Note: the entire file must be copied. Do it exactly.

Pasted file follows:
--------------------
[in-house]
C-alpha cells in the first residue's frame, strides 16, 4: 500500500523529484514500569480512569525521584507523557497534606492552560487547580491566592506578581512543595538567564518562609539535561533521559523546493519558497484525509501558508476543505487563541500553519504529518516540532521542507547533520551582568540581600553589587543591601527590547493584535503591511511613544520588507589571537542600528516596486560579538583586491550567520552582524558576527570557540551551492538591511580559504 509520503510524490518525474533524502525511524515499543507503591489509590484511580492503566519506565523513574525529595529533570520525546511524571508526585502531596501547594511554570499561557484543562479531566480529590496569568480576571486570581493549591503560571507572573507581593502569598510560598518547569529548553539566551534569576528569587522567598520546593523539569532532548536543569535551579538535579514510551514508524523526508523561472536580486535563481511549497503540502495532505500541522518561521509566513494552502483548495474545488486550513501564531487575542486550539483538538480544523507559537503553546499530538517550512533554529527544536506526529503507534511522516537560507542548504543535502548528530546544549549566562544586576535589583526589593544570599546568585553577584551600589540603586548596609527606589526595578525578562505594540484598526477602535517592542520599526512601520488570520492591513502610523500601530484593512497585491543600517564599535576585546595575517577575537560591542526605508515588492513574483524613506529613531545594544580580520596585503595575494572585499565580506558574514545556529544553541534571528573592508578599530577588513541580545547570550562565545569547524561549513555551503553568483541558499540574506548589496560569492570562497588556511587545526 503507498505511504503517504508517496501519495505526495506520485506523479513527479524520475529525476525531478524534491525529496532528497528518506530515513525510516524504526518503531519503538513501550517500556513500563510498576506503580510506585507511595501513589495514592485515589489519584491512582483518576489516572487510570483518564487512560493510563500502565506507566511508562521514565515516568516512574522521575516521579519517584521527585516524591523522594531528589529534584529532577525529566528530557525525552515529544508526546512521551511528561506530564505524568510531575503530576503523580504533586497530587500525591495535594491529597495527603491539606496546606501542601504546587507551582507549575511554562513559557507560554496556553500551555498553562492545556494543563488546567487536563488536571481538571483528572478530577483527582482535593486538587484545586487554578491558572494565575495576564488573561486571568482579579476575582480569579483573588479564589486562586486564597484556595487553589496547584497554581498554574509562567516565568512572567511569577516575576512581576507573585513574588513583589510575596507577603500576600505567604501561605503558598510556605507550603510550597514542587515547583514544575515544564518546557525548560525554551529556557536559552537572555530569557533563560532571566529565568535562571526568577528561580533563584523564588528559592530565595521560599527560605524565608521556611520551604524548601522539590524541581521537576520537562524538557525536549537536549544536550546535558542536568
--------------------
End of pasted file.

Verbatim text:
[in-house]
C-alpha cells in the first residue's frame, strides 16, 4: 500500500523529484514500569480512569525521584507523557497534606492552560487547580491566592506578581512543595538567564518562609539535561533521559523546493519558497484525509501558508476543505487563541500553519504529518516540532521542507547533520551582568540581600553589587543591601527590547493584535503591511511613544520588507589571537542600528516596486560579538583586491550567520552582524558576527570557540551551492538591511580559504 509520503510524490518525474533524502525511524515499543507503591489509590484511580492503566519506565523513574525529595529533570520525546511524571508526585502531596501547594511554570499561557484543562479531566480529590496569568480576571486570581493549591503560571507572573507581593502569598510560598518547569529548553539566551534569576528569587522567598520546593523539569532532548536543569535551579538535579514510551514508524523526508523561472536580486535563481511549497503540502495532505500541522518561521509566513494552502483548495474545488486550513501564531487575542486550539483538538480544523507559537503553546499530538517550512533554529527544536506526529503507534511522516537560507542548504543535502548528530546544549549566562544586576535589583526589593544570599546568585553577584551600589540603586548596609527606589526595578525578562505594540484598526477602535517592542520599526512601520488570520492591513502610523500601530484593512497585491543600517564599535576585546595575517577575537560591542526605508515588492513574483524613506529613531545594544580580520596585503595575494572585499565580506558574514545556529544553541534571528573592508578599530577588513541580545547570550562565545569547524561549513555551503553568483541558499540574506548589496560569492570562497588556511587545526 503507498505511504503517504508517496501519495505526495506520485506523479513527479524520475529525476525531478524534491525529496532528497528518506530515513525510516524504526518503531519503538513501550517500556513500563510498576506503580510506585507511595501513589495514592485515589489519584491512582483518576489516572487510570483518564487512560493510563500502565506507566511508562521514565515516568516512574522521575516521579519517584521527585516524591523522594531528589529534584529532577525529566528530557525525552515529544508526546512521551511528561506530564505524568510531575503530576503523580504533586497530587500525591495535594491529597495527603491539606496546606501542601504546587507551582507549575511554562513559557507560554496556553500551555498553562492545556494543563488546567487536563488536571481538571483528572478530577483527582482535593486538587484545586487554578491558572494565575495576564488573561486571568482579579476575582480569579483573588479564589486562586486564597484556595487553589496547584497554581498554574509562567516565568512572567511569577516575576512581576507573585513574588513583589510575596507577603500576600505567604501561605503558598510556605507550603510550597514542587515547583514544575515544564518546557525548560525554551529556557536559552537572555530569557533563560532571566529565568535562571526568577528561580533563584523564588528559592530565595521560599527560605524565608521556611520551604524548601522539590524541581521537576520537562524538557525536549537536549544536550546535558542536568